Understanding the problem
Arthritis of the spine, also known as spinal osteoarthritis, is a common condition in which the protective cartilage in the spine’s joints wear down over time. Cartilage allows the bones within the joints to glide over each other, and when it’s degraded, the bones can begin to grind together.
Understanding who suffers
It is estimated that nearly 50 million Americans experience various forms of arthritis. Arthritis is also a contributing factor to many physical disabilities. In the United States, approximately 90 % of people 55 years of age and older deal with some form of arthritis, and it is estimated that by the year 2020, more than 60 million people will have some form of arthritis.
Usually spinal arthritis occurs in people over the age of 50, and women are more likely than men to develop the condition.
Potential Signs and Symptoms
Symptoms of spinal arthritis can vary from patient to patient. Some symptoms may be as mild as occasional throbbing or tingling, or as severe as deformities of the spine.
Osteoarthritis of the spine, is a degenerative form of spinal arthritis, meaning that the cartilage of the facet joints begins to degrade and break down. When this happens, bone spurs (osteophytes) can form because the body attempts to strengthen the spine by growing extra pieces of bone. Bone spurs can exert painful pressure on nerve roots or the spinal cord. Symptoms of spinal arthritis in this form include:
- Limited range of motion
- Radiating pain, numbness, and weakness (radiculopathy)
- Diminished flexibility
- A “crunching” feeling, which is bone rubbing on bone because the protective cartilage layer on the joint has disintegrated
- Stiffness, especially after reclining or sitting down for a period of time
- Bone spurs
Spinal rheumatoid arthritis, is an autoimmune disease in which the body’s own cells attack and destroy the synovial membrane on joints. The synovial membrane, or synovium, is responsible for keeping joints lubricated and working smoothly. Rheumatoid arthritis will present itself as inflammation of the facet joints, rather than degradation of the facet joints. Symptoms of spinal arthritis in this form include:
- Pain that may feel warm
- A gradual change in the shape of the spine (and eventual deformities)
- Swelling and puffiness
- Tenderness to the touch
Examinations Usually Required
An accurate diagnosis of spinal arthritis is a complex task. There are many types of arthritis as well as a multitude of other diseases and injuries that can cause spinal symptoms. When gathering a medical history, physicians usually inquire about the severity of symptoms in relation to the types of activities performed, when most symptoms occur, what makes symptoms better and worse, and what treatments have been tried.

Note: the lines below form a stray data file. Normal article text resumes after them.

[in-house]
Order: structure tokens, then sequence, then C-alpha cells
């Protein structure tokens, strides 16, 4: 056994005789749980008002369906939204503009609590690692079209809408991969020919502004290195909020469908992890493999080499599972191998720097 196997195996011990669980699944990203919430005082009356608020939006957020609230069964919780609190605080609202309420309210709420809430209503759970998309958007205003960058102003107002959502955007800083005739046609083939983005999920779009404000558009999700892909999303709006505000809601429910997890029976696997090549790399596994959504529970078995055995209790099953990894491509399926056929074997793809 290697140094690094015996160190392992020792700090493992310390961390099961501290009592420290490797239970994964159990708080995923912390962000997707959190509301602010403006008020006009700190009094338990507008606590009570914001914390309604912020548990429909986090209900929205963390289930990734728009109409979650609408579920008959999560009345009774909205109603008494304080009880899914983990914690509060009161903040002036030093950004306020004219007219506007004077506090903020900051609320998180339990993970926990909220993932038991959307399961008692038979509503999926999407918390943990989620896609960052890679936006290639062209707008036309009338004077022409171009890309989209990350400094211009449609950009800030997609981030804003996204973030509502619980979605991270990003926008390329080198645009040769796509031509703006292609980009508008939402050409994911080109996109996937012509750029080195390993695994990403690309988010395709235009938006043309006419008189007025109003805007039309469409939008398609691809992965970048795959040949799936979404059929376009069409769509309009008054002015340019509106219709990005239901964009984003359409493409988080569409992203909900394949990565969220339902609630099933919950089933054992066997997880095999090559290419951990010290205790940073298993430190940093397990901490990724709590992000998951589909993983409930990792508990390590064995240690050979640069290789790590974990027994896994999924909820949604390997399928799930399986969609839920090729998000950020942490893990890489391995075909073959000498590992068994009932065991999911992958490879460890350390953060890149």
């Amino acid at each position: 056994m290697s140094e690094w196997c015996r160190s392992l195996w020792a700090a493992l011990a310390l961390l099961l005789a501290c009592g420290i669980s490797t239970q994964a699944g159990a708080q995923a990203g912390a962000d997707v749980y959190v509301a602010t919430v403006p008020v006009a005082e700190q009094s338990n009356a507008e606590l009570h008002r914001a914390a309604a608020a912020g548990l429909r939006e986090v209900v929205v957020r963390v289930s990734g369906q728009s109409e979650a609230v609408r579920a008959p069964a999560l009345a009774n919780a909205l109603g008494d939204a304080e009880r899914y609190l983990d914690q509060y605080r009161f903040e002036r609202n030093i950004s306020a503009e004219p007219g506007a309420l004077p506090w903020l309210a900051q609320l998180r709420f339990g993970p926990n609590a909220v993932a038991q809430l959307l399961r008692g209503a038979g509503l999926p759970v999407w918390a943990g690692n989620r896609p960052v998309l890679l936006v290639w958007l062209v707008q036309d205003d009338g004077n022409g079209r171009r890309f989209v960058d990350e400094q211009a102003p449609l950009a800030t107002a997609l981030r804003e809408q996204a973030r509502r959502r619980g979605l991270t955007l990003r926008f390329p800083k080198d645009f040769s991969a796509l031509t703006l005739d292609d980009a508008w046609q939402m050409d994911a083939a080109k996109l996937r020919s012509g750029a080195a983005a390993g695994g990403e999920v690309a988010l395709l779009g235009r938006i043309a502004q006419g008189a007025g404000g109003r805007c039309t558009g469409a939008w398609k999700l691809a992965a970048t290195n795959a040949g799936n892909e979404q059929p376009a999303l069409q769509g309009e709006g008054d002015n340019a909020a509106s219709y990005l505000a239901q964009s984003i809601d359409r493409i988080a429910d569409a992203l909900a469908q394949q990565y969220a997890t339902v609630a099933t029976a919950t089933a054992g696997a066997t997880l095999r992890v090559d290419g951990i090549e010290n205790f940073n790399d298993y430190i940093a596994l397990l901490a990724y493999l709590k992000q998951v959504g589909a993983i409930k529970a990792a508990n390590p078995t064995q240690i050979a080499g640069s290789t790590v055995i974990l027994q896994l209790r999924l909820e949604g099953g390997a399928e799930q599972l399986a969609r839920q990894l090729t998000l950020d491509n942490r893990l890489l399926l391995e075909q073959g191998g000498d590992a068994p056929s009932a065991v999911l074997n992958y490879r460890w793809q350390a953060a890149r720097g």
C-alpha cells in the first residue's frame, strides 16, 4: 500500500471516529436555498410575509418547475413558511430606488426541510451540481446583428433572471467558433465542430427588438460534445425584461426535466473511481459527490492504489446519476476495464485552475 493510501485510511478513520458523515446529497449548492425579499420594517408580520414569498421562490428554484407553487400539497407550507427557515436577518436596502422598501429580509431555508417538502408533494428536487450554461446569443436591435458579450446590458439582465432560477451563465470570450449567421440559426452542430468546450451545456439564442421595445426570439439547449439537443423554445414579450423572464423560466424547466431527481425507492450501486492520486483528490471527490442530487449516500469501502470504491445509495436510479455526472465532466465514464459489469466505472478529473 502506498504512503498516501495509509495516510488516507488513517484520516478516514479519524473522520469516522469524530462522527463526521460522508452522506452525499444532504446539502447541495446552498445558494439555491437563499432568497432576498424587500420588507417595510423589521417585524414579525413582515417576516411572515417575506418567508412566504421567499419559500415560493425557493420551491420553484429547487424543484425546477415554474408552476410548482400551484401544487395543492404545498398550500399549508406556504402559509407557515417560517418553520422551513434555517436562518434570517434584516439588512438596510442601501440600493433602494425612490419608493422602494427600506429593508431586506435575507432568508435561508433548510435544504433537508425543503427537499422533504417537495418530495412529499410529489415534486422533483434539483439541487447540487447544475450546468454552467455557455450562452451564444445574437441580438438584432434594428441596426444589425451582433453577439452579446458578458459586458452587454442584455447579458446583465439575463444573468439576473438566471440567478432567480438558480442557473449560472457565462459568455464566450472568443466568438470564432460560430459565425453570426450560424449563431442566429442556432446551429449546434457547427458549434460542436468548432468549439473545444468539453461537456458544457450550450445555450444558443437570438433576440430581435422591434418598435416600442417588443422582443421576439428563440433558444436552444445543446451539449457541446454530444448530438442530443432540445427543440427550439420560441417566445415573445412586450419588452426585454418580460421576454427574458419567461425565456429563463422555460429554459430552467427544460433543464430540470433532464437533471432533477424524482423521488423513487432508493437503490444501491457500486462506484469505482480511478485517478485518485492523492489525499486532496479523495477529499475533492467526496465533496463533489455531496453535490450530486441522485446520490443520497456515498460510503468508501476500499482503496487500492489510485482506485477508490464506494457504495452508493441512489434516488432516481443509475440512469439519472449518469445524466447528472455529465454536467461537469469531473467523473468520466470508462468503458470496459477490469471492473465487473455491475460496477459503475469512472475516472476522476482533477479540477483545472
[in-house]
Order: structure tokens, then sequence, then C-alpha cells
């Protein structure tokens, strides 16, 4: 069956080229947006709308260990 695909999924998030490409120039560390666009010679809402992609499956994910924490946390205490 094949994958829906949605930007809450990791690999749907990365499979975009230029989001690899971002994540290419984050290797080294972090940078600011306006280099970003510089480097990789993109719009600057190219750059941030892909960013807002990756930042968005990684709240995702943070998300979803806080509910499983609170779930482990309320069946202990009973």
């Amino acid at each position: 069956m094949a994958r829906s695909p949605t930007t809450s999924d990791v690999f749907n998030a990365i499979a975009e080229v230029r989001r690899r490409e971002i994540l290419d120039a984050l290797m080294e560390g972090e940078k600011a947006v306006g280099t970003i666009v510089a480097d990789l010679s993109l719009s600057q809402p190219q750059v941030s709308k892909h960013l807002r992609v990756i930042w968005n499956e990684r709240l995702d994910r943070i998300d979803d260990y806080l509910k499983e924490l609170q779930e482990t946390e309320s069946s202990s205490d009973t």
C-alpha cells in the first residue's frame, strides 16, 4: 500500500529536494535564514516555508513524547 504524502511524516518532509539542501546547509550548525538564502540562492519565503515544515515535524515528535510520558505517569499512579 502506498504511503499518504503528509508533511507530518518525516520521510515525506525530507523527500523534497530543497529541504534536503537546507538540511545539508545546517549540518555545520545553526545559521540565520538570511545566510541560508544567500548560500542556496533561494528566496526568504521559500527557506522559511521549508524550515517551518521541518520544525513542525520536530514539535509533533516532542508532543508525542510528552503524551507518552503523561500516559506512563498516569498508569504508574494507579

Physicians should perform a back examination, including performing a series of exercises to test flexibility and range of motion. Then they might run a series of tests such as blood work, MRI, X-ray, CT scan or bone scan in order to arrive at an accurate diagnosis.
Proposing Treatment and Why AIMIS
If symptoms of sciatica do not improve after several weeks or months of conservative sciatica treatment, surgery might be suggested as the next step. The type of surgery required will depend on the underlying cause of the sciatica and the location of the sciatic nerve compression.
The goal of surgical treatment is to access the spine and take pressure off of the affected nerve. Treatment options depend on the location and severity of the injury.
AIMIS provides various surgical options depending on an individual’s problem and include:
- Minimally Invasive Decompression Surgery,
- Minimally Invasive Stabilization Surgery,
- Artificial Disc Replacement Surgery,
- Total Disk Replacement (TDR),
- Anterior Cervical Discectomy & Fusion,
- Decompressor Discectomy,
- Lumbar Disc Microsurgery Treatment
Why minimally invasive spine surgery?
Minimally invasive spine surgery was developed to treat spine problems with less injury to the muscles and other normal structures in the spine. It also assists the surgeon to see where the problem exists in the spine. Minimally invasive spine surgery (MISS), does not involve a long incision as is open surgery which helps to avoid damage to the muscles surrounding the spine. In most cases, this results in less pain after surgery and a significant faster recovery.
Spine surgery is normally recommended once a period of nonsurgical treatment likely including medications and physical therapy has not provided pain relief caused by the back problem. Surgery is considered when the source of your pain and underlying cause can be identified and surgical procedure proposed. Minimally invasive techniques today are common and being used for a wide range of spine procedures.
Benefits of minimal invasive spine surgery include:
- Small incisions
- Less pain. Often less pain than open procedures because less of the natural anatomy is disrupted
- Shorter Hospital stay
- Quicker return to daily activities
- Lower infection and complication rate
- Less blood loss. Smaller incisions also mean less blood loss, which can ultimately improve outcomes.